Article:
In Sloane MSS. (No. 1839, 5, p. 108, Brit. Mus.) is the following interesting account by L’Estrange in his observations on Sir Thomas Browne’s “Vulgar Errors.” It is worthy of note that the paragraph immediately follows one on the * Estridge' (Ostrich).
“About 1638, as I walked London streets I saw the picture of a strange fowl hong out upon a cloth Vas and myselfe with one or two more Gen. in company went in to see it. It was kept in a chamber, and was a great fowle somewhat bigger than the largest Turkey Cock and so legged and footed but stouter and thicker and of a more erect shape, coloured before like the breast of a yong Cock Fesan (pheasant), and on the back of dunn or deare coulour. The keeper called it a Dodo and in the ende of a chimney in the chamber there lay an heap of large pebble stones whereof hee gave it many in our sight, some as bigg as nutmegs, and the keeper told us shee eats them conducing to digestion and though I remember not how farre the keeper was questioned therein yet I am confident that afterwards she cast them all agayne.”
evidence ARising FROM ReMAINs.
The only existing recent remains attributed to the Dodo are, a leg in the British Museum, and a head (a cast of which is in Brit. Mus.), and a leg in the Ashmolean Museum at Oxford, the relics most probably of Tradescant's bird. Whether the leg formerly in the museum of Pauw be that at present in the British Museum may be, perhaps, doubtful, though we think with Mr. Gray that they are probably
• This curious statement is extracted in the recent edition of Sir Thomas Brown's works by Wilkins : published by Pickering. H 2
identical; but that the specimen in the British Museum did not belong to Tradescant's specimen is clear, for it existed in the collection belonging to the Royal Society when Tradescant’s ‘Dodar' was complete. In the ‘Anmales des Sciences' (tome xxi. p. 103, Sept. 1830) will be found an account of an assemblage of fossil bones, then recently discovered, under a bed of lava, in the Isle of France, and sent to the Paris Museum. They almost all belonged to a large living species of land-tortoise, called Testudo Indica, but amongst them were the head, sternum, and humerus of the dodo. “M. Cuvier,’ adds Mr. Lyell in his “Principles of Geology,” “showed me these valuable remains at Paris, and assured me that they left no doubt in his mind that the huge, bird was one of the gallinaceous tribe'
Foot of Dodo (specimen in the British Museum .
In a letter addressed to the Secretary of the Zoological Society, by Charles Telfair, Esq., Corr. Memb. Z. S., dated Port Louis (Mauritius), November 8, 1832, and read before a meeting of the society on the 12th March, 1833, it appeared that Mr. Telfair had recently had opportunities of making some researches about the buried bones of the Dronte or Dodo found in the Island of Rodriguez. The result of these researches he communicated, and enclosed letters addressed to him by Col. Dawkins, military secretary to the Governor of the Mauritius, and by M. Eudes, resident at Rodriguez.
Col. Dawkins, it was stated, in a recent visit to Rodriguez, conversed with every person whom he met respecting the Dodo, and became convinced that the bird does not exist there. The general statement was that no bird is to be found there except the Guinea-fowl and Parrot. From one person, however, he learned the existence of another bird, which was called Oiseau-boeuf, a name derived from its voice, which resembles that of a cow. From the description given of it by his informant, Col. Dawkins at first believed that this bird was really the Dodo ; but on obtaining a specimen of it, it proved to be a Gannet (apparently referable to the Lesser Gannet of Dr. Latham, the Sula candida of Brisson, and the Pelecanus Piscator of Linnaeus). It is found only in the most secluded parts of the Island. Col. Dawkins visited the caverns in which bones have been dug up, and dug in several places, but found only small pieces of bone. A beautiful rich soil forms the ground-work of them, which is from six to eight feet deep, and contains no pebbles. No animal of any description inhabits these caves, not even bats.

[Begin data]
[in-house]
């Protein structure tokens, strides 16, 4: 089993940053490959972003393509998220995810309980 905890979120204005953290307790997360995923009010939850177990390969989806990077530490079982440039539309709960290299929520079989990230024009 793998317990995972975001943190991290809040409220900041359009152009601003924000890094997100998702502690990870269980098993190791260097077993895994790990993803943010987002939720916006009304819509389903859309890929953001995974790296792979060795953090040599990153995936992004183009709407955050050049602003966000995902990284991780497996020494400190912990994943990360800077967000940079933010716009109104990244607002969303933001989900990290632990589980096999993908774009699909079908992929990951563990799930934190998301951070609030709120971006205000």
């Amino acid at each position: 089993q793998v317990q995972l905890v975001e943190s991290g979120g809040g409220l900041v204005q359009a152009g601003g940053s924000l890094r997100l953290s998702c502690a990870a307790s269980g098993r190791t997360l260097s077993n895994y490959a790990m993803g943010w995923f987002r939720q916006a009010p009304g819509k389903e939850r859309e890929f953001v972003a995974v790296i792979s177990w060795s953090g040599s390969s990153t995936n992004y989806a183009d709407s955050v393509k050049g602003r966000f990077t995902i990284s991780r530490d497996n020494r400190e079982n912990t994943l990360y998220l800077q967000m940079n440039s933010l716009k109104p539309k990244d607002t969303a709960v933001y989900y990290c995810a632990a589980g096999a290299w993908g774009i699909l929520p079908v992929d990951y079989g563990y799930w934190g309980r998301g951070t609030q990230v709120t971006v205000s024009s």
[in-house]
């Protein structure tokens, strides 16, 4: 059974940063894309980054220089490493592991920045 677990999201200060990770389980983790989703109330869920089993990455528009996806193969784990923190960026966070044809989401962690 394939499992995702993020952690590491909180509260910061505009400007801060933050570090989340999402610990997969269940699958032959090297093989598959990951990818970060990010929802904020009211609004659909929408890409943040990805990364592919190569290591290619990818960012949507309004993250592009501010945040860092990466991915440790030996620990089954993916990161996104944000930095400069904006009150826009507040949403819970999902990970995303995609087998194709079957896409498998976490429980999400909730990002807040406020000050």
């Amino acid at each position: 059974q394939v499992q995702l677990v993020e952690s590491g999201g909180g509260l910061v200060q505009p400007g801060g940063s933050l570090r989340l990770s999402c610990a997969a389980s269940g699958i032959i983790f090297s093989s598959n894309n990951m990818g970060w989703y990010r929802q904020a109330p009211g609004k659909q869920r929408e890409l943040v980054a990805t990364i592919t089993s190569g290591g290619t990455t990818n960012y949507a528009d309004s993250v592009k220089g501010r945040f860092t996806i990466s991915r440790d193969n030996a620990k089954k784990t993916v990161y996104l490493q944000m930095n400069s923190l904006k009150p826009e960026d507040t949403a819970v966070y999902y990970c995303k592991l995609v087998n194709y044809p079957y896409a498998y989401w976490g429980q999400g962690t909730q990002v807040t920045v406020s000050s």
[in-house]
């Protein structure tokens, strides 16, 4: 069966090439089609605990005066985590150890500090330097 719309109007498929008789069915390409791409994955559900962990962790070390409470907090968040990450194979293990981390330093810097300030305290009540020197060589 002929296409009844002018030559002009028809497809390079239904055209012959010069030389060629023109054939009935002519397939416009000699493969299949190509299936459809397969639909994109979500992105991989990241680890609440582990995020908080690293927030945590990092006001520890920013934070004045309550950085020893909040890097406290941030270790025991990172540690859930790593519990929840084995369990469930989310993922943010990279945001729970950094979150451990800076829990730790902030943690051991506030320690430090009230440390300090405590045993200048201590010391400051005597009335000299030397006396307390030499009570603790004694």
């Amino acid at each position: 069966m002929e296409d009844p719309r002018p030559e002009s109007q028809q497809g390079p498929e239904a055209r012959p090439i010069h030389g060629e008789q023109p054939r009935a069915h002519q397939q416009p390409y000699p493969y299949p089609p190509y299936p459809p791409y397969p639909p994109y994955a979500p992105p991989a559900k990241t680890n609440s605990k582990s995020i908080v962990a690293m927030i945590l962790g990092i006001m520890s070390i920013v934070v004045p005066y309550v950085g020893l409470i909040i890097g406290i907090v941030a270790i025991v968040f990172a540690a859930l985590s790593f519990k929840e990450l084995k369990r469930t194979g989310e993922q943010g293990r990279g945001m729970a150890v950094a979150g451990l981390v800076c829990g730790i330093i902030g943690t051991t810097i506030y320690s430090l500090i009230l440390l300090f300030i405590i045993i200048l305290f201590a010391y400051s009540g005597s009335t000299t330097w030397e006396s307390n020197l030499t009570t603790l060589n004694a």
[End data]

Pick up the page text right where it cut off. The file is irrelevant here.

M. Eudes succeeded in digging up in the large cavern various bones, including some of a large kind of bird, which uo longer exists in the Island: these he forwarded to Mr. Telfair, by whom they were presented to the Zoological Society. The only part of the cavern in which they were found was at the entrance, where the darkness begins; the little attention usually paid to this part by visitors may be the reason why they have not been previously found. Those near the surface were the least injured, and they occur to the depth of three feet, but nowhere in consider
able quantity; whence M. Eudes conjectured that the bird was at all times rare, or at least uncommon. A bird of so large a size as that indicated by the bones had never been seen by M. Gory, who had resided forty years on the island. M. Eudes added that the Dutch who first landed at Rodrii. left cats there to destroy the rats which annoyed them: these cats have since become very numerous, and prove highly destructive to poultry; and he suggested the lo that they may have destroyed the large kind of ird to which the bones belonged, by devouring the young ones as soon as they were hatched,—a destruction which may have been completed long before the Island was inhabited. The bones procured by M. Eudes for Mr. Telfair were presented by that gentleman to the Zoological Society. At the reading of the letter, &c., they were laid on the table, and consisted of numerous bones of the extremities of one or more large species of Tortoise, several bones of the hinder extremity of a large bird, and the head of a humerus. With reference to the metatarsal bone of the bird, which was long and strong, Dr. Grant o out that it possessed articulating surfaces for four toes, three directed forwards and one backwards, as in the foot of the Dodo preserved in the British Museum, to which it was also Elonel in its magnitude and form. (Zool. Proc. 1833 art 1.)